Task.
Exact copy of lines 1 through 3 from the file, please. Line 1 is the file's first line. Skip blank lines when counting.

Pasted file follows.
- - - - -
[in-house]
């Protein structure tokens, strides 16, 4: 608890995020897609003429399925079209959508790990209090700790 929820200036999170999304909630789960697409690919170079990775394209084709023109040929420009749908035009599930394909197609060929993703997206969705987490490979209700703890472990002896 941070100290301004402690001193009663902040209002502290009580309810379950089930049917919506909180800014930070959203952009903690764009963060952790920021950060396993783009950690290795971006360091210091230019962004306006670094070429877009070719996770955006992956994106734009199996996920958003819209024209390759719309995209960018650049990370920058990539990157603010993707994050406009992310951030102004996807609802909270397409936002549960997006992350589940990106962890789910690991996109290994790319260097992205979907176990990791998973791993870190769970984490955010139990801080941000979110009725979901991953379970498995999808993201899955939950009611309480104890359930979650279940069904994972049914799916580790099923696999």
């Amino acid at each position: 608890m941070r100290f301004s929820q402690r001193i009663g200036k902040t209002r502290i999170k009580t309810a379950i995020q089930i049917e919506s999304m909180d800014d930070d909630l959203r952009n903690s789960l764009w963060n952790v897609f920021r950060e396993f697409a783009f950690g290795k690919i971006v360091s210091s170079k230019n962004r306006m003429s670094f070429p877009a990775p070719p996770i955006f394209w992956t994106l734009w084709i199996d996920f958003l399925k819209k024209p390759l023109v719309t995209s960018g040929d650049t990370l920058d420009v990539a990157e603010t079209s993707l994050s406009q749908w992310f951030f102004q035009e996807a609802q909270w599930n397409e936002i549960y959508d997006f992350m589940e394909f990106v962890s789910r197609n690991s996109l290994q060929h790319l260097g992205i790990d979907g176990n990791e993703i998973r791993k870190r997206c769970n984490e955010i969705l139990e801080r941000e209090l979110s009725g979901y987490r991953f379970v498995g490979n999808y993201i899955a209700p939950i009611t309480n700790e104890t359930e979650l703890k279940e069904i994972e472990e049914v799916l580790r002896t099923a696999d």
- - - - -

[in-house]
């Protein structure tokens, strides 16, 4: 608890995020897609003429399925079209959508790990209090700790 929820200036999170999304909630789960697409690919170079990775394209084709023109040929420009749908035009599930394909197609060929993703997206969705987490490979209700703890472990002896 941070100290301004402690001193009663902040209002502290009580309810379950089930049917919506909180800014930070959203952009903690764009963060952790920021950060396993783009950690290795971006360091210091230019962004306006670094070429877009070719996770955006992956994106734009199996996920958003819209024209390759719309995209960018650049990370920058990539990157603010993707994050406009992310951030102004996807609802909270397409936002549960997006992350589940990106962890789910690991996109290994790319260097992205979907176990990791998973791993870190769970984490955010139990801080941000979110009725979901991953379970498995999808993201899955939950009611309480104890359930979650279940069904994972049914799916580790099923696999």
């Amino acid at each position: 608890m941070r100290f301004s929820q402690r001193i009663g200036k902040t209002r502290i999170k009580t309810a379950i995020q089930i049917e919506s999304m909180d800014d930070d909630l959203r952009n903690s789960l764009w963060n952790v897609f920021r950060e396993f697409a783009f950690g290795k690919i971006v360091s210091s170079k230019n962004r306006m003429s670094f070429p877009a990775p070719p996770i955006f394209w992956t994106l734009w084709i199996d996920f958003l399925k819209k024209p390759l023109v719309t995209s960018g040929d650049t990370l920058d420009v990539a990157e603010t079209s993707l994050s406009q749908w992310f951030f102004q035009e996807a609802q909270w599930n397409e936002i549960y959508d997006f992350m589940e394909f990106v962890s789910r197609n690991s996109l290994q060929h790319l260097g992205i790990d979907g176990n990791e993703i998973r791993k870190r997206c769970n984490e955010i969705l139990e801080r941000e209090l979110s009725g979901y987490r991953f379970v498995g490979n999808y993201i899955a209700p939950i009611t309480n700790e104890t359930e979650l703890k279940e069904i994972e472990e049914v799916l580790r002896t099923a696999d």